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In the early nineteenth century, Britons and Americans renewed their struggle over the legacy of the American Revolution, leading to a second confrontation that redefined North America. Pulitzer Prize-winning historian Alan Taylor’s vivid narrative tells the riveting story of the soldiers, immigrants, settlers, and Indians who fought to determine the fate of a continent. Would revolutionary republicanism sweep the British from Canada? Or would the British contain, divide, and ruin the shaky republic?
In a world of double identities, slippery allegiances, and porous boundaries, the leaders of the republic and of the empire struggled to control their own diverse peoples. The border divided Americans—former Loyalists and Patriots—who fought on both sides in the new war, as did native peoples defending their homelands. And dissident Americans flirted with secession while aiding the British as smugglers and spies.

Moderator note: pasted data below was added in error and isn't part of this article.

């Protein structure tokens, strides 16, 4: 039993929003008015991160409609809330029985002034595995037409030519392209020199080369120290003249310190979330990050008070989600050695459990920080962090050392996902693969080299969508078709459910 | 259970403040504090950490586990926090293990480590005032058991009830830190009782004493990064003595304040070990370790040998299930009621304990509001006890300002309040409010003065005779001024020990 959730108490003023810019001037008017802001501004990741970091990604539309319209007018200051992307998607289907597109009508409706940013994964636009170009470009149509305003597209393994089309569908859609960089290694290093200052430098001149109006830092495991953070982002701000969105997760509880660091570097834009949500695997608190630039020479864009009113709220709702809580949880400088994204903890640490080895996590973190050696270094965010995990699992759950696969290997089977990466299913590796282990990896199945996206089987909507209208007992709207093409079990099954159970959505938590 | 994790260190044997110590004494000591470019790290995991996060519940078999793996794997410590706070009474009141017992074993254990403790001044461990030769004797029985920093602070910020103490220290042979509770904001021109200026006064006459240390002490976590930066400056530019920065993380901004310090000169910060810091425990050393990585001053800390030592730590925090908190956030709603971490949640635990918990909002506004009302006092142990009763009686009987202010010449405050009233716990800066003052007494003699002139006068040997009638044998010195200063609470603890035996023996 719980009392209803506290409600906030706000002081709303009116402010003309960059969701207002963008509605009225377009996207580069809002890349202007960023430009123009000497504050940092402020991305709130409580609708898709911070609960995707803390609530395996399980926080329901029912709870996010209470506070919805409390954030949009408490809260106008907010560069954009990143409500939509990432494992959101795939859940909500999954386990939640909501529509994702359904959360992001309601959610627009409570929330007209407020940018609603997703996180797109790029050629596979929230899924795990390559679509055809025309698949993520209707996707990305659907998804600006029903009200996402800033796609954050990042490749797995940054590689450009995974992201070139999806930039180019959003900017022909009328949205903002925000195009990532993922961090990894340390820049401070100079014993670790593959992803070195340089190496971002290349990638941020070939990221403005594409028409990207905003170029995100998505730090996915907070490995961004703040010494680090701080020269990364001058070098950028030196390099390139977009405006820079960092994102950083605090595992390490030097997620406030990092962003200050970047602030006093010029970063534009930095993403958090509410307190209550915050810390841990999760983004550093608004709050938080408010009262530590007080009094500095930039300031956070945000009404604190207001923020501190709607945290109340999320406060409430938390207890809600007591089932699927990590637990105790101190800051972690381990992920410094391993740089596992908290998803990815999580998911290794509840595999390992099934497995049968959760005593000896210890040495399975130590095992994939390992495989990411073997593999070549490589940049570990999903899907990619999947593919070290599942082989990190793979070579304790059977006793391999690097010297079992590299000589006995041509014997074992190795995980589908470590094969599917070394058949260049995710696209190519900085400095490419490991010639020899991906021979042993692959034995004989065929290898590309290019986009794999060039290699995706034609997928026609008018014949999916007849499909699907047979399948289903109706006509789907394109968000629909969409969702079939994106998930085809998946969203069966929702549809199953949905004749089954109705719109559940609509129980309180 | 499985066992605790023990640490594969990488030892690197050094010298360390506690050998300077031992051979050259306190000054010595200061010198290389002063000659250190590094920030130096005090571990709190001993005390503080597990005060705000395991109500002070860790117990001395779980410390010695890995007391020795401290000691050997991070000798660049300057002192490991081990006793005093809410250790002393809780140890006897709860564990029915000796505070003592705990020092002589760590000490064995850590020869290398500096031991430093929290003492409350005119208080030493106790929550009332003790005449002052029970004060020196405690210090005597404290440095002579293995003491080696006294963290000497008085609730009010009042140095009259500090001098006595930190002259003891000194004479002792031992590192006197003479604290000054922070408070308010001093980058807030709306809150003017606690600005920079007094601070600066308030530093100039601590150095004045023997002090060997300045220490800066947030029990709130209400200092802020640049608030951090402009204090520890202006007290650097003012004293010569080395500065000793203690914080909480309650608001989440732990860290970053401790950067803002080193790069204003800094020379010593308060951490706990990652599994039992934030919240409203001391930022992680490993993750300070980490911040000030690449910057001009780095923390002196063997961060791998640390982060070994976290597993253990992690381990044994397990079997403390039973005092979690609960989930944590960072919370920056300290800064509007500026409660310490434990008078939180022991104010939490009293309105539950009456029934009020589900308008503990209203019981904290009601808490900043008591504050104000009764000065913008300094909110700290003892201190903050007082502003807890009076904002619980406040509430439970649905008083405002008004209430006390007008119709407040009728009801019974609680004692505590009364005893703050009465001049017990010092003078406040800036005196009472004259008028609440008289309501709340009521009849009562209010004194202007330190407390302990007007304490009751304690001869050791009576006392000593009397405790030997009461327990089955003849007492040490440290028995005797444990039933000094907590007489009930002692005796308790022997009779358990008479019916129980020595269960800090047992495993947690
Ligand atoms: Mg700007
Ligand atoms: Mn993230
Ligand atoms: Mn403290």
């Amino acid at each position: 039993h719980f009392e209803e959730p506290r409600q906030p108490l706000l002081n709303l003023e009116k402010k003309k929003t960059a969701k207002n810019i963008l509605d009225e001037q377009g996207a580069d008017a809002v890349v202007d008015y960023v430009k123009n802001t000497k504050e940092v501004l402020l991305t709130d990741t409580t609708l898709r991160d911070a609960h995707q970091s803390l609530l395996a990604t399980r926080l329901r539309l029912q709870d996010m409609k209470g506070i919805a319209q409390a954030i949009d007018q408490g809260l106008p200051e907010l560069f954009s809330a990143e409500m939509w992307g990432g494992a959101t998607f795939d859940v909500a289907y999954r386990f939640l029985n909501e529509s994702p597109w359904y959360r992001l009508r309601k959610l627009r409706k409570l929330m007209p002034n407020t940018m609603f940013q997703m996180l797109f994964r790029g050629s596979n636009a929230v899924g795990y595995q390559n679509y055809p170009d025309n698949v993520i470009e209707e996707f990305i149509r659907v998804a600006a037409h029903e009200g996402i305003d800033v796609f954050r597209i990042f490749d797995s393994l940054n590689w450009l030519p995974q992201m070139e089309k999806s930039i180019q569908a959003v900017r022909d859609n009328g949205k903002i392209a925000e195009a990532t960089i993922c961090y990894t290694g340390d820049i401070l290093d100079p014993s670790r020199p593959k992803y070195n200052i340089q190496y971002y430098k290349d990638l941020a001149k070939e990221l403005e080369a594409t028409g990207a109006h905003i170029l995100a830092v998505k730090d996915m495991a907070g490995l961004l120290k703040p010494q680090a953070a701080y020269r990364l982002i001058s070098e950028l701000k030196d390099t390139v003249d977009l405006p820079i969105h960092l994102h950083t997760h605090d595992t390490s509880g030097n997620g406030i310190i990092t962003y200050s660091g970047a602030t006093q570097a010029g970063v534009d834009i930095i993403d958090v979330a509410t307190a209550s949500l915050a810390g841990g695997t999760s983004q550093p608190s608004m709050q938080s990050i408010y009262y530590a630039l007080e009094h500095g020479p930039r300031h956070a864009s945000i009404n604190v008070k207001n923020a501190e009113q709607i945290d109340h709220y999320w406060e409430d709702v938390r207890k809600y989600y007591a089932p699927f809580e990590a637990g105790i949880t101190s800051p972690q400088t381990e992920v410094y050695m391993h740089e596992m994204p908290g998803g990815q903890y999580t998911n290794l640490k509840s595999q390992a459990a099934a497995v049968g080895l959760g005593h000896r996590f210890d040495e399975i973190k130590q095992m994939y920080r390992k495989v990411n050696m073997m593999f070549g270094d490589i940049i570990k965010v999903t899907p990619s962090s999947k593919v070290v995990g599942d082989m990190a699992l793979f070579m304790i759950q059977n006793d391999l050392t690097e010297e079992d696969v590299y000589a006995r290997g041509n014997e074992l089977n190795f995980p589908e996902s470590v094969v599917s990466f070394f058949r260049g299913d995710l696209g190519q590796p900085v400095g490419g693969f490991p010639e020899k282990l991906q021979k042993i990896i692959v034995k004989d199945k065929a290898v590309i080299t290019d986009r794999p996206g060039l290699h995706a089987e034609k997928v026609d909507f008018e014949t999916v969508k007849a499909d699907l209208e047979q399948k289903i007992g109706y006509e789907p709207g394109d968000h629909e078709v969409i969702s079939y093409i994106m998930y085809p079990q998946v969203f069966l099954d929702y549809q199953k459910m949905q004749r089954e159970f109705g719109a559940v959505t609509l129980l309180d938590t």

During the war, both sides struggled to sustain armies in a northern land of immense forests, vast lakes, and stark seasonal swings in the weather. After fighting each other to a standstill, the Americans and the British concluded that they could safely share the continent along a border that favored the United States at the expense of Canadians and Indians.
Moving beyond national histories to examine the lives of common men and women, The Civil War of 1812
reveals an often brutal (sometimes comic) war and illuminates the tangled origins of the United States and Canada.
Moving beyond national histories to examine the lives of common men and women, The Civil War of 1812 reveals an often brutal (sometimes comic) war and illuminates the tangled origins of the United States and Canada.
About the Author
Born and raised in Maine, Alan Taylor teaches American and Canadian history at the University of Virginia. His books include The Divided Ground, Writing Early American History, American Colonies, and William Cooper’s Town, which won the Bancroft and Pulitzer prizes for American history. He also serves as a contributing editor to The New Republic.